Tuesday, 19 April 2011

Motivation 1.0 and 2.0

As a leader, do you motivate your staff by rewarding the good and punishing the bad?

Motivation 1.0 - trying to survive.  From roaming the savannah to gather food to scrambling for the bushes when a saber-toothed tiger approached, that drive guided most of our behaviour.

Motivation 2.0 - to seek reward and avoid punishment.  Harnessing this second drive has been essential to economic progress around the world, especially during the last two centuries.  The Motivation 2.0 operating system has endured for a very long time.  Indeed, it is so deeply embedded in our lives that most of us scarcely recognize that it exists.  For as long as any of us can remember, we've configured our organizations and constructed our lives around its bedrock assumptions.  The way to improve performance, increase productivity, and encourage excellence is to reward the good and punish the bad. 

From:  Drive by Daniel H. Pink
Published by:  Riverhead Books

Check tomorrow for..........Motivation 3.0


  1. This is disturbing. I read this over a couple of times. I understand the economic concept here. However, as I re-read it, I started to think about the psychological aspects of this type of 'motivation'. Do we 'reward the good' and 'punish the bad' in psychological ways......such as giving praise and/or thanks to people who do things we like. Do praise and thanks become forms of motivation we use as leaders to encourage people to do the work we like or feel is needed? A lot to think about here.....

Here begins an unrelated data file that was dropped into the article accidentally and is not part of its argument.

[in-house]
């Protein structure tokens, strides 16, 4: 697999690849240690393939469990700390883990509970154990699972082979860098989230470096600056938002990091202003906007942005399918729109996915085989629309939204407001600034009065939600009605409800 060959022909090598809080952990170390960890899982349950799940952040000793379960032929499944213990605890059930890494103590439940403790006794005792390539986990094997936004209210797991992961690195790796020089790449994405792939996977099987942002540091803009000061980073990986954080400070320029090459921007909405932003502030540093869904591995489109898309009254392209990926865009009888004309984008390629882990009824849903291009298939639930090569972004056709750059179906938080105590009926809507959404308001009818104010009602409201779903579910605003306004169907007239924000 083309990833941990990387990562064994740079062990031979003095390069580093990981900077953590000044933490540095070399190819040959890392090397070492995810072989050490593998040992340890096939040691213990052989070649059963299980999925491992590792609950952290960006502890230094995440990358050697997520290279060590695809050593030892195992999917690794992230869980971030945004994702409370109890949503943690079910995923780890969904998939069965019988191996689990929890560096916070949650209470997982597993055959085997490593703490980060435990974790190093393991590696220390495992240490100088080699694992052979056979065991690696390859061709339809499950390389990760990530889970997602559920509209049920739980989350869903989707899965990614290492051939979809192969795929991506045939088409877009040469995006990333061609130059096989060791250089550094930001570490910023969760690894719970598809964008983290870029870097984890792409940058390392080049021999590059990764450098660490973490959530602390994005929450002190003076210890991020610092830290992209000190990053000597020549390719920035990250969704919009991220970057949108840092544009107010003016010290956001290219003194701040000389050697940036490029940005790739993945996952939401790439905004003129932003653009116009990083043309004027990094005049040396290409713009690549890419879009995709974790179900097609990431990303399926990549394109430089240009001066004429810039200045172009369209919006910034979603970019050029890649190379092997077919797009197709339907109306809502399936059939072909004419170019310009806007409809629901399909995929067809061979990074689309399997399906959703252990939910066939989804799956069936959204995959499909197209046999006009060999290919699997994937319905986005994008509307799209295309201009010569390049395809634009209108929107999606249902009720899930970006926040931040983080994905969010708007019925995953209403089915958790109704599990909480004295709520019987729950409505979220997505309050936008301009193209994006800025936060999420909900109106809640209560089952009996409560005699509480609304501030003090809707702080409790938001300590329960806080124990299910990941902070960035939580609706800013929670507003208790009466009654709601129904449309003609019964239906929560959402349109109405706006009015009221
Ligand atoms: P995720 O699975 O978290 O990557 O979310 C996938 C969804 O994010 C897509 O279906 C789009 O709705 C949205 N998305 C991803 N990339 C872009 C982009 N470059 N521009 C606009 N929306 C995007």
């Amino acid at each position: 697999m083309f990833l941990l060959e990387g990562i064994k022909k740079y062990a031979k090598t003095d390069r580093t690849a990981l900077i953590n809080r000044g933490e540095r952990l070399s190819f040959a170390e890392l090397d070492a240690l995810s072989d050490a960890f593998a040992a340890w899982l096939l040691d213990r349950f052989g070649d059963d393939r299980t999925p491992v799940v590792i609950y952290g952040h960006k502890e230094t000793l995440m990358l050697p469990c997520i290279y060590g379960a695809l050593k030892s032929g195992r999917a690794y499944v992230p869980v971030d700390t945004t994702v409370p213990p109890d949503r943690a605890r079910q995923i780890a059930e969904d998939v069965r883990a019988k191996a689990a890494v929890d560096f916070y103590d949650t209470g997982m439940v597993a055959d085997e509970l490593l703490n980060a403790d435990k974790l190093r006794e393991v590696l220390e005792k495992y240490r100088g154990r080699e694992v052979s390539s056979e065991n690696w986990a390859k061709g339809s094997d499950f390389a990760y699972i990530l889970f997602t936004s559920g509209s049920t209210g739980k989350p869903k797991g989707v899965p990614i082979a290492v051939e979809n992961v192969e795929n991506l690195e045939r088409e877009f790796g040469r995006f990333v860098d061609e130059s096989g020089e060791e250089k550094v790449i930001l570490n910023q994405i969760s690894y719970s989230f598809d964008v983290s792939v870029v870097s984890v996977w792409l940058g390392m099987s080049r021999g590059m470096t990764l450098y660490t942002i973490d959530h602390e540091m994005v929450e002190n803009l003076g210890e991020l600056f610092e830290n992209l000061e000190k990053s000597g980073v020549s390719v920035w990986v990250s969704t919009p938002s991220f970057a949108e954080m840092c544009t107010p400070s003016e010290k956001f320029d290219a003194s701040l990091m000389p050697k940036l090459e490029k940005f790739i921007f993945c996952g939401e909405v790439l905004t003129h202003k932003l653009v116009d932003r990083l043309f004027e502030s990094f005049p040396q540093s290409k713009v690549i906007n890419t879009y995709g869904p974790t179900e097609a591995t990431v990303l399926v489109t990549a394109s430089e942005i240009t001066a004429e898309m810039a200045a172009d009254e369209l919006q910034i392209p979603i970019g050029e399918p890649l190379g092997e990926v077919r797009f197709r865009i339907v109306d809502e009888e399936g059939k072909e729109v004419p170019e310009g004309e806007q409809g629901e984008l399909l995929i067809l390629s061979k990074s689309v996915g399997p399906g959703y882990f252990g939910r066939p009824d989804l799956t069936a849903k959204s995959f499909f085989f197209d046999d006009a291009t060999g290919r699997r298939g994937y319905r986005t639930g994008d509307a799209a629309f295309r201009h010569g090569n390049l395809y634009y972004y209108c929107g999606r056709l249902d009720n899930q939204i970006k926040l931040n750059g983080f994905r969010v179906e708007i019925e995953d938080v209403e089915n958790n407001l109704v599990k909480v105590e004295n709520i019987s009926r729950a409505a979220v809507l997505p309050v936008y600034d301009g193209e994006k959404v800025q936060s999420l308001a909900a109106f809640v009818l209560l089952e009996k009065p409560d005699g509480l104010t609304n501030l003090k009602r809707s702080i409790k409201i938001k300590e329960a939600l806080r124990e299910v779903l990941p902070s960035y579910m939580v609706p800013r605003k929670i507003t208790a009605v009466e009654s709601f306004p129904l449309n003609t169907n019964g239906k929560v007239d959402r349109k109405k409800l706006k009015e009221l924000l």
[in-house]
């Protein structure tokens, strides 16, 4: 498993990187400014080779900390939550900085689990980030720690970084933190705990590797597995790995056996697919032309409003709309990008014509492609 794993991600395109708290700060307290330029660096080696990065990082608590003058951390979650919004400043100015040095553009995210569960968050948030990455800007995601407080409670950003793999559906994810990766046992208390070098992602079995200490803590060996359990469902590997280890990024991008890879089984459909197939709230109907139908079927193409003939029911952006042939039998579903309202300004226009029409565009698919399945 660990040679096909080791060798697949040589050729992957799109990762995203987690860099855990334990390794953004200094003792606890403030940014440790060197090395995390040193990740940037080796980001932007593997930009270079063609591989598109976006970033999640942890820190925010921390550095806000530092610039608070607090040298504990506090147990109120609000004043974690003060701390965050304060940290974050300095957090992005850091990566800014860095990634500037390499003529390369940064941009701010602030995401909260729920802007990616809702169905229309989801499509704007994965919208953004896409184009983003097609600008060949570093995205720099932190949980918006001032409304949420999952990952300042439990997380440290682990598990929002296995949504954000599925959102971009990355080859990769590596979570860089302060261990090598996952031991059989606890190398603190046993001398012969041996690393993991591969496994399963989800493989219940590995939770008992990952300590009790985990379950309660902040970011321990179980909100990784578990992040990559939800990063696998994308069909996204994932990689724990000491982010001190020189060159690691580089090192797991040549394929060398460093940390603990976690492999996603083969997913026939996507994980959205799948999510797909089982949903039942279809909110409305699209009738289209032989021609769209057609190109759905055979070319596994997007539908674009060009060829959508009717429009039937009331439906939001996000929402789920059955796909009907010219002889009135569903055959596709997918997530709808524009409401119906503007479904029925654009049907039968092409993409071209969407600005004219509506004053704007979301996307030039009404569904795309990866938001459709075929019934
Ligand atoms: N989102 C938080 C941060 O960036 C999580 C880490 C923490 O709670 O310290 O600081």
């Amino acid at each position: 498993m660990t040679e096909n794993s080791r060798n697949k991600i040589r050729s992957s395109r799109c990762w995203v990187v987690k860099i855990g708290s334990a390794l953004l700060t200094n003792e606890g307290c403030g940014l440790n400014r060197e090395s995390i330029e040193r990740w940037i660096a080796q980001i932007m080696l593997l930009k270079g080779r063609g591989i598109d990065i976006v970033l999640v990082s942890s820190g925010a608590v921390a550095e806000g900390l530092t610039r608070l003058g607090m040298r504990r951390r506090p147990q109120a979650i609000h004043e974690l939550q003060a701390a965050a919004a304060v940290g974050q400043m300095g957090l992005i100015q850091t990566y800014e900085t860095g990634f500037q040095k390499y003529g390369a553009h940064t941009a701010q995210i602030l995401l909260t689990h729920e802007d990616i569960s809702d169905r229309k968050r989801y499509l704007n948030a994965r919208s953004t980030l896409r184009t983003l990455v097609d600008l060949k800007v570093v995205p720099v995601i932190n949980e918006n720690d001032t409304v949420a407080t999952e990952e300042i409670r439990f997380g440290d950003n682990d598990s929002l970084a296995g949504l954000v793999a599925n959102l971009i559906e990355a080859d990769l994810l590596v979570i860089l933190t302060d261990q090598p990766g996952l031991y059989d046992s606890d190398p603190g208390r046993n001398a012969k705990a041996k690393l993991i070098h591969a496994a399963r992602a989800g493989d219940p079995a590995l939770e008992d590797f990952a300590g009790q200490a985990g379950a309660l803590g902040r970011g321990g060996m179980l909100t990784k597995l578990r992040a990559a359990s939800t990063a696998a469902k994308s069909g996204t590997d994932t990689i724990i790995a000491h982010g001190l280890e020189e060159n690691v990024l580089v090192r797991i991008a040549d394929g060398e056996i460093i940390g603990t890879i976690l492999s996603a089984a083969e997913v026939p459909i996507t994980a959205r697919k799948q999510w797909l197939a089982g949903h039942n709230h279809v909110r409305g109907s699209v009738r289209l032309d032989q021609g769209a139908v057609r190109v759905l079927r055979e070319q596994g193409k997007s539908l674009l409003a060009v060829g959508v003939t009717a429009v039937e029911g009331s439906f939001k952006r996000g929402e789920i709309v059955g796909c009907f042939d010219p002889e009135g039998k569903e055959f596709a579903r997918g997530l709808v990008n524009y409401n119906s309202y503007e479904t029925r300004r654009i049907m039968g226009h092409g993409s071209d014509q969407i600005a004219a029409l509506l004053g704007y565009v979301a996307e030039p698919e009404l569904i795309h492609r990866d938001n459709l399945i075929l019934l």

2. I agree. I would not use either one of Motivation 1.0 or Motivation 2.0. I interpret Motivation 1.0 as "Fear" tactic, Motivation 2.0 as "reward" based system. I believe motivation needs to be deeper than that and I have a feeling thats what Motivation 3.0 will be about. Stay tuned....

  3. I can see the benefit of using Motivation 2.0 with some staff members. As much as we would like to believe or hope that people did things to improve performance and encourage excellence because it is our ethical and professional responsibility to do so, we know that this is not always the case. Therefore, by using rewards (for ex. leadership responsibilities),
    a school leader will be able to draw in those staff members who would otherwise respond to a change in for example, instruction or school culture with "what's in it for me?".
    We know that often when a vision is being implemented and changes are necessary, not everyone will readily buy-in. In these instances, external motivation may be the influential factor in getting people on board.
    I believe strongly in praise, but moreso, meaningful praise. People want and need to feel appreciated for their efforts and work and this type of external gratification works with motivating through verbal rewards.